Gratitude List:
1. Monarchs everywhere–more than I have seen in several years. It is the season of butterflies and moths. How are you experiencing transformation from a creature of earth to a creature of air?
2. All the people who are charming gardeners (as Proust said) of my soul.
3. Cool morning
4. Purring and inquisitiveness from Fred this morning. One day at a time.
5. The start of a new week. Always we begin again.

May we walk in Beauty!

Tiny Wonders

This is the family portrait that my friend Kris Miller (Art of the Brogue) took of our little family of hummingbirds. I love this photograph so much. It’s still hard to believe that such a miracle exists in the tree outside. It is such an honor that she chose our spot for her family.

Gratitude List:
1. Family
2. Community networks of prayer
3. Tiny wonders
4. Stories
5. The way the day always branches outward with so many possibilities

May we walk in Beauty.

Let Wonder Be Your Guide

kindness rock

Gratitude List:
1. The Little Engine that Could: “I think I can!” Always the subject of the first chapel, since I was a sophomore at my school. This story has been a bridge across my own shift from student to teacher.
2. All those Bright and Shining faces yesterday. Lots of shyness and lots of nervous energy all ’round. So sweet.
3. My own 2nd and 6th graders both had marvelous first days as well.
4. Cool mornings. My brain gears up more quickly on cool mornings.
5. The fierce mothers. My friend Sarah has been putting this one on her list lately, and I copy her as an act of prayer. Mara and Lisa have been holding their daughters with such fiercely loving hearts in these days. I will stand in these circles of mothers and others as Katie recovers, and as we hold out every shred of certainty that Kyla’s new heart will come soon.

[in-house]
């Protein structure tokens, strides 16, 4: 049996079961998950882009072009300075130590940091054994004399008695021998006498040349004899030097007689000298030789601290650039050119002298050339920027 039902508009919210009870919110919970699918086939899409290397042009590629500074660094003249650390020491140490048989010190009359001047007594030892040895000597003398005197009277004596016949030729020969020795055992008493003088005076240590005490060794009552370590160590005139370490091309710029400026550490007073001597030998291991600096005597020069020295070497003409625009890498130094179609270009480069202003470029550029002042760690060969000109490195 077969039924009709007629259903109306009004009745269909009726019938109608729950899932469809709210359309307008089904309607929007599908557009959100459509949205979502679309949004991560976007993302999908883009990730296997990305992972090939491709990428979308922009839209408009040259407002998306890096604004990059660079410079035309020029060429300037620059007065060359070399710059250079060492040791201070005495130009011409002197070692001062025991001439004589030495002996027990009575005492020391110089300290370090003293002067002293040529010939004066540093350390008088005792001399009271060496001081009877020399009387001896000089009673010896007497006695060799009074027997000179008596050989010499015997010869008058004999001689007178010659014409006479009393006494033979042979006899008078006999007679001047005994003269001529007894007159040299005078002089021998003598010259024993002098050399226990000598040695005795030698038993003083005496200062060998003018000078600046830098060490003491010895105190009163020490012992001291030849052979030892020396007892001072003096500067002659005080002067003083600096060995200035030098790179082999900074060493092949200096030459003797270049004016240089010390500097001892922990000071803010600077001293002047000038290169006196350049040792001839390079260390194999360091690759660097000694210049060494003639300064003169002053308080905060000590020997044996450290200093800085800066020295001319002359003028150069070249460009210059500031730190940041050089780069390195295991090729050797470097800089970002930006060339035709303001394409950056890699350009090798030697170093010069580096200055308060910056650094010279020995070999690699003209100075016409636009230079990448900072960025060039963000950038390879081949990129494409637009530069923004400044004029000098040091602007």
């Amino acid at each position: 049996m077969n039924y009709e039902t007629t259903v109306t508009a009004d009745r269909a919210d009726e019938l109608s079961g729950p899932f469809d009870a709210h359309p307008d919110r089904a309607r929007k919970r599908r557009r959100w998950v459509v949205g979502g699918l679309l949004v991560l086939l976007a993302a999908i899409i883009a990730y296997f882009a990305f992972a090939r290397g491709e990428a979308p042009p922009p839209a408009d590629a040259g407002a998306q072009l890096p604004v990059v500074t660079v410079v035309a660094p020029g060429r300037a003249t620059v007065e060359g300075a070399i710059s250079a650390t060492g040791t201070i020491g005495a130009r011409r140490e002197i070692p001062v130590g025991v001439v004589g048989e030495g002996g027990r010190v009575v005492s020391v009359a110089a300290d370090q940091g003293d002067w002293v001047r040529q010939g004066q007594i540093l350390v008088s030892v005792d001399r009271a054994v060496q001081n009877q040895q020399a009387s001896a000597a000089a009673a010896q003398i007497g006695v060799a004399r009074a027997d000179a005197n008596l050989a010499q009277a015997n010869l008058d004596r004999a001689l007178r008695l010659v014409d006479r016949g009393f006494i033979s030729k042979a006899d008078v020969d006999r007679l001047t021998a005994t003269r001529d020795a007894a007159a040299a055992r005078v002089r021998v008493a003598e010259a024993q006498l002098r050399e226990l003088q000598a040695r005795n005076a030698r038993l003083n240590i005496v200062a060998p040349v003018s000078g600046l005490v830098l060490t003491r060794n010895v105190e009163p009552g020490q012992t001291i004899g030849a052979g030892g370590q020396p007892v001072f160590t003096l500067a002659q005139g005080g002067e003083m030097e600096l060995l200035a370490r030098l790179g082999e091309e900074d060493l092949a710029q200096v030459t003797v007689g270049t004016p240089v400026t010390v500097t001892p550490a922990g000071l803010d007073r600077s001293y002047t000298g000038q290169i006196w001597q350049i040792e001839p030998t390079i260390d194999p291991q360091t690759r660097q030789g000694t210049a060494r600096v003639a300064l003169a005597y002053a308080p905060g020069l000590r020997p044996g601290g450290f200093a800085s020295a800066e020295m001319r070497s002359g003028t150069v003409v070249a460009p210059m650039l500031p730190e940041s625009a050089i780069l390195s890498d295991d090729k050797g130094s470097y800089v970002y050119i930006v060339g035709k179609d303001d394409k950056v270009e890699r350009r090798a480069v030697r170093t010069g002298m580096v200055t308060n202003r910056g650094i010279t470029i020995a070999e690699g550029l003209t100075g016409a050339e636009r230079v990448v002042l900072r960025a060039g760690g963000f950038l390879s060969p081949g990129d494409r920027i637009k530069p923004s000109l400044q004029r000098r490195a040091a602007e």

May we walk in Beauty!

Interlocking Prayers

I want the strength and comfort of this tree these days.  She is one of the ent-folk, I am sure of that, with a gnarled and twisted trunk and veils of leaves.

Oh, Turkey! Friends, we have such a big bowl of hurt to hold these days.
It helps if we all hold it together, I think.
Interlock our prayers like fingers, like bright threads.
This one for Turkey,
this for Nice,
that for your friend who is caught in a cycle of despair,
this for my friend who is waiting for her new heart,
for our cousins and companions who are anxious and worried
as they tend to their loved ones who are ill,
for those who lead us in the fight against racism every day,
for Baghdad, for Bangladesh, for Istanbul again.
For those baby birds who are fledging.
I will add some bright stones that I found in the bean patch today,
some feathers that found me on my walk,
the bright yellow faces of toadflax.
Will you add your rainbow, your twinkling eyes, your hopeful smile?

Gratitude List:
1. (What has awakened you?) Keeping my heart focused on the Noticing, in inner and outer worlds.  Also, laughter.
2. (How have you encountered Mystery?) In the calling of the young red-tail–the cycle of life always continues.
3. (What has given you cause for wonder?) Watching children create ideas in their heads and then make them with their hands.
4. (What has nudged you forward?) The constancy of work to be done, in many different places.  Learning to juggle the work.
5. (What do you offer the day?) More holding, more noticing, more listening.  Laughter.  I will find laughter in the day.  Also, twinkling eyes–I will seek out twinkles.

May we walk in Beauty!

Where Do You Find Hope?


Gratitude List: